"Our focus is more on getting the work done and making sure it gets done right," said Mark Larson, commissioner of the Department of Vermont Health Access in an interview Tuesday.
A May 21 deadline for a component that will allow users or customer service representatives to make changes to a person's coverage was written into a revised contract signed by the state and CGI in early April.
Larson said the state agreed to give CGI until June 8 to deliver the change of circumstance function.
If the delay was CGI's fault, then the state could begin imposing penalties that grow each day until the function is delivered. Larson would not say if penalizing CGI was an option, or if the state shares some of the blame for the latest delay.
"If we focused on (the deadline) and what we could have or couldn't have done under the contact, we would've been distracting ourselves from what we need to get done," Larson said.
The delay is to allow for continued testing of the change of circumstance function and to train Vermont Health Connect workers on how to use it, he said.
There are about 10,000 Vermonters who need to make a change in their coverage and are still waiting to complete the process.
Some people awaiting a change in their coverage initiated the process last year within weeks of the Oct. 1, 2013, launch of the website.
There are roughly 28,000 people paying commercial premiums through Vermont Health Connect. Several thousand of the people seeking a change of circumstance might be enrolled in Medicaid, but the majority are paying a commercial premium.
"We are not seeing the kind of pace in resolving cases that we want to see, and that's why getting the new functionality is so important to us," Larson said.
Currently, the only way to correct a mistake or update one's coverage to reflect any number of changes - such as a boost in income, a change in address or to add a new dependent - is to call the Vermont Health Connect call center. Then a state worker must manually make the changes. The information must then be updated by the third-party premium processor, the insurer and the IRS if the change affects someone's premium tax credit.
Automating the change of circumstance process will allow users to make immediate changes in their coverage online. It will also allow Vermont Health Connect staff to make those changes more quickly for users who don't want to go through the website.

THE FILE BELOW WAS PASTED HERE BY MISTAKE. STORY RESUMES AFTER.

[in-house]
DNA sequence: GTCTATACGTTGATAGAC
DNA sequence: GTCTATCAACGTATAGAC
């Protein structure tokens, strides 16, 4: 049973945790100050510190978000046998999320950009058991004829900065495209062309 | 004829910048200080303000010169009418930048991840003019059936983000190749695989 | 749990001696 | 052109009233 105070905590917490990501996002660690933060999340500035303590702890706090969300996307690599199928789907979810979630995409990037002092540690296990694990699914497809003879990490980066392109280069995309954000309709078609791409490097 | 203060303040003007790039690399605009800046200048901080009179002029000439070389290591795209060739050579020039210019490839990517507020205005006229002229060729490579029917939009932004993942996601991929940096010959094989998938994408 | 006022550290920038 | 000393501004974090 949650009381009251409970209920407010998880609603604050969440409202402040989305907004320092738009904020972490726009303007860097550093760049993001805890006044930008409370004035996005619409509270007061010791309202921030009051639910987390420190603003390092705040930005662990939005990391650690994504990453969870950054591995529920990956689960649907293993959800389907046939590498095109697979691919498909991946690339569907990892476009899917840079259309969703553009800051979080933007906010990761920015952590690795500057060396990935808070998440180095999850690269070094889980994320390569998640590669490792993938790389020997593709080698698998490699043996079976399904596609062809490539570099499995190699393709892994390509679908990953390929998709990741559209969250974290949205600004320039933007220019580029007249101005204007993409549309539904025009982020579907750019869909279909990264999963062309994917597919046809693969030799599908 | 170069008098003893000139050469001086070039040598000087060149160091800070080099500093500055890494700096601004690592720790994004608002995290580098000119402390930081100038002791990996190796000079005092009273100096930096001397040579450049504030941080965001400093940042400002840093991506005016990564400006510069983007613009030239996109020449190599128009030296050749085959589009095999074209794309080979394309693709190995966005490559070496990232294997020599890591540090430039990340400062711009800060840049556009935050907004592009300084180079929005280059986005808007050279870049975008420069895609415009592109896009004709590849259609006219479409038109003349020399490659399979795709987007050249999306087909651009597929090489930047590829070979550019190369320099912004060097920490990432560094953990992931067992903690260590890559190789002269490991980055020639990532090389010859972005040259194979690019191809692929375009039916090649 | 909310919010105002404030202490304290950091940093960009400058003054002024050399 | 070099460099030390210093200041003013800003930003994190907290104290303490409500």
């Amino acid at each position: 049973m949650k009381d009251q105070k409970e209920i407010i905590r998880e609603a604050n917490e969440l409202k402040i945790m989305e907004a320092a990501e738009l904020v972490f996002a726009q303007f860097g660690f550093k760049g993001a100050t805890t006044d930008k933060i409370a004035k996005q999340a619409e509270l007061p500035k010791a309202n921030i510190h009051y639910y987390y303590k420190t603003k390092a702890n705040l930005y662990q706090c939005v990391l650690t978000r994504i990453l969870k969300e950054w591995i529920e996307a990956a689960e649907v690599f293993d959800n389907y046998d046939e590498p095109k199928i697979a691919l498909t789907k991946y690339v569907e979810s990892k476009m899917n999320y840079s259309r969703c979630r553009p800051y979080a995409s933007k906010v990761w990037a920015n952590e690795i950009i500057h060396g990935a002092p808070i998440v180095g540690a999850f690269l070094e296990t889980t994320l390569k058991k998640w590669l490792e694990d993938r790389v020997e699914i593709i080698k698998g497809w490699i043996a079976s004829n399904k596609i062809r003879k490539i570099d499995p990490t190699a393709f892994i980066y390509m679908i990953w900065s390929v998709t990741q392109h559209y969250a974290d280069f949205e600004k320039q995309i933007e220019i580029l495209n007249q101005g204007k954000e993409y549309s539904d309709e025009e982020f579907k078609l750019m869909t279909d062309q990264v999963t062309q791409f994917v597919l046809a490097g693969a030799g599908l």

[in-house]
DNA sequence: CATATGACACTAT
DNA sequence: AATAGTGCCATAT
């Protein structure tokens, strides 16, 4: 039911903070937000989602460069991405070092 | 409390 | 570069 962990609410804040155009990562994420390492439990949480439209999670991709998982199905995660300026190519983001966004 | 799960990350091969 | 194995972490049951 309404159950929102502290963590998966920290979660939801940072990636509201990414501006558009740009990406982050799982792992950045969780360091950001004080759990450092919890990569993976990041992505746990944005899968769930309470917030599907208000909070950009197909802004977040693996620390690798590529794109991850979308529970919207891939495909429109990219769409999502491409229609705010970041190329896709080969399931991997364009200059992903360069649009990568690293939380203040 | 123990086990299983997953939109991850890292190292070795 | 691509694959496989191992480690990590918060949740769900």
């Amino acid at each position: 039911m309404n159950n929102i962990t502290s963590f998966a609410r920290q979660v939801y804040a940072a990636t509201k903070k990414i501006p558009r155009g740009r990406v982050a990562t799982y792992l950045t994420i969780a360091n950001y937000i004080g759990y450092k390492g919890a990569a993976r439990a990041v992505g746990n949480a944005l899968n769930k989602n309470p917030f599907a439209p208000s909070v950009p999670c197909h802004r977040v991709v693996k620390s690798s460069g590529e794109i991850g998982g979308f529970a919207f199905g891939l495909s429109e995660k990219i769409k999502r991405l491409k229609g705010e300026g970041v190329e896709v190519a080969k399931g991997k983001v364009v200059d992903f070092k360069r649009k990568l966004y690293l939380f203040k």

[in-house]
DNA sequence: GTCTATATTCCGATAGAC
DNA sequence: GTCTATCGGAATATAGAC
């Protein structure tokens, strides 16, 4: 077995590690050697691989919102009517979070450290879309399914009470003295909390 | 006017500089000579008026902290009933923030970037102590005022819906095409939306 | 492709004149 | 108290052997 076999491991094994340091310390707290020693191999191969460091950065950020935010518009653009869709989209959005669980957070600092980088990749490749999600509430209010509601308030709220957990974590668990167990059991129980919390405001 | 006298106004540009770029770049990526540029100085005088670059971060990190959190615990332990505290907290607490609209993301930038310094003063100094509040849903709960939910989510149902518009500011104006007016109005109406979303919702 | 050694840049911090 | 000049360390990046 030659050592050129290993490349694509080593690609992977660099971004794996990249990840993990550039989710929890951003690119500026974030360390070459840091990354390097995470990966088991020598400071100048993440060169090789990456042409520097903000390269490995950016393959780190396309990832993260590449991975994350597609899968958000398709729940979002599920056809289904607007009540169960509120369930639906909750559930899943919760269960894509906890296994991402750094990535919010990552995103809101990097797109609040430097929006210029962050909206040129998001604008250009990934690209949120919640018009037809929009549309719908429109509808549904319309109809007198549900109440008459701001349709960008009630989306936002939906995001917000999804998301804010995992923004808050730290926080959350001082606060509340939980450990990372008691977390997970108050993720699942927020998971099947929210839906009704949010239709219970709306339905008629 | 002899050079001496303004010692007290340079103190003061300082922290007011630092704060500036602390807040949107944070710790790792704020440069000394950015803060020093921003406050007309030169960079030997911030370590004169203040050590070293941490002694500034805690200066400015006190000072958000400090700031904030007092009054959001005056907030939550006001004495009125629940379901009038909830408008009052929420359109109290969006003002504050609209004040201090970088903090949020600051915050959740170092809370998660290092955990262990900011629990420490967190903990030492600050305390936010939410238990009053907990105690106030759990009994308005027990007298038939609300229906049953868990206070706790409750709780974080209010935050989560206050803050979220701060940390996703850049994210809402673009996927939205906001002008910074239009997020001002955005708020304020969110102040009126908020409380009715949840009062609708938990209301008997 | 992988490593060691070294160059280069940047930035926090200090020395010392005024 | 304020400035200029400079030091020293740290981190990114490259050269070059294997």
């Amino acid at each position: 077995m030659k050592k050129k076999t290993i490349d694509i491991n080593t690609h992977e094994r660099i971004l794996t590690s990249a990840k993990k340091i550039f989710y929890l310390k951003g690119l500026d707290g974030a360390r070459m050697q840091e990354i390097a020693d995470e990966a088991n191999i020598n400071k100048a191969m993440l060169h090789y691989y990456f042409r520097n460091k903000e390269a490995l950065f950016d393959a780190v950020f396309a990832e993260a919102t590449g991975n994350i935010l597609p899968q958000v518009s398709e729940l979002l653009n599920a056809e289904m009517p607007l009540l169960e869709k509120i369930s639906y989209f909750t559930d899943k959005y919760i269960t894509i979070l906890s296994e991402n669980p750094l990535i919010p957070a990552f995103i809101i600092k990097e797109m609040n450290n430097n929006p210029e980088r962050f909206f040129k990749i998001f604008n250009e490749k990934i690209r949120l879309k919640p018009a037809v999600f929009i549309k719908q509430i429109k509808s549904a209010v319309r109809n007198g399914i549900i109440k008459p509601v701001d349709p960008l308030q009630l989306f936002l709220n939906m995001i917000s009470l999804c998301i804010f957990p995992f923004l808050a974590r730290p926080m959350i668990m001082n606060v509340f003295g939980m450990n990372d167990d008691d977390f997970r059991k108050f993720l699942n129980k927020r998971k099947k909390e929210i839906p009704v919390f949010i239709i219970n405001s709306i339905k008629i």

Vermont negotiated discounts into its most recent contract revision that allow the state to penalize CGI up to $2 million for missed deadlines. The contract is worth $84 million. The state has already assessed $5 million in damages for previous missed deadlines.
The new penalties would be imposed by withholding 12.5 percent of the fee for a component piece of the contract that isn't completed on time. The change of circumstance function is worth $3.4 million, so the penalty would be roughly $425,000.
CGI can earn part of that penalty back by completing the component within 28 days of the missed deadline. But instead of starting the clock on penalties, Vermont chose to push back the deadline.
"That was a date that was chosen in the contact, but what I'm saying now is that we have mutually agreed to change that date based on what we think is a more reasonable date to get the project done and done well," Larson said.
For the 10,000 Vermonters waiting to make changes to their coverage the process can be extremely frustrating. Changes made in the Vermont Health Connect system might take weeks or even months to be reflected in their insurance coverage.
In addition, it can take multiple calls to identify a problem in someone's coverage, and some changes require a person to select a different plan, which can be a difficult decision to make quickly over the phone.
Larson encouraged people having problems to call the call center and work through them with a customer service representative.
When a person initiated their request for a change in coverage is, "one factor we consider amongst others," Larson said.
His top priority is addressing cases in which an individual could see a disruption in coverage if the issue isn't resolved. Those cases can be resolved in as little as 24 hours, he said.
For people that are covered, but might be in the wrong plan, and therefore overpaying for health care services, Larson said it's his understanding that people who may be overpaying for services while they await a change in their coverage will somehow be compensated and the changes will be applied retroactively.
The next major deadline in the revised contract is the small business component, which will allow businesses to purchase coverage for their employees online, which is due July 2.
Asked if he was confident about meeting that deadline, Larson said, "We have a lot of work left to do and we continue to monitor that on a daily basis, but it's going to be a significant effort."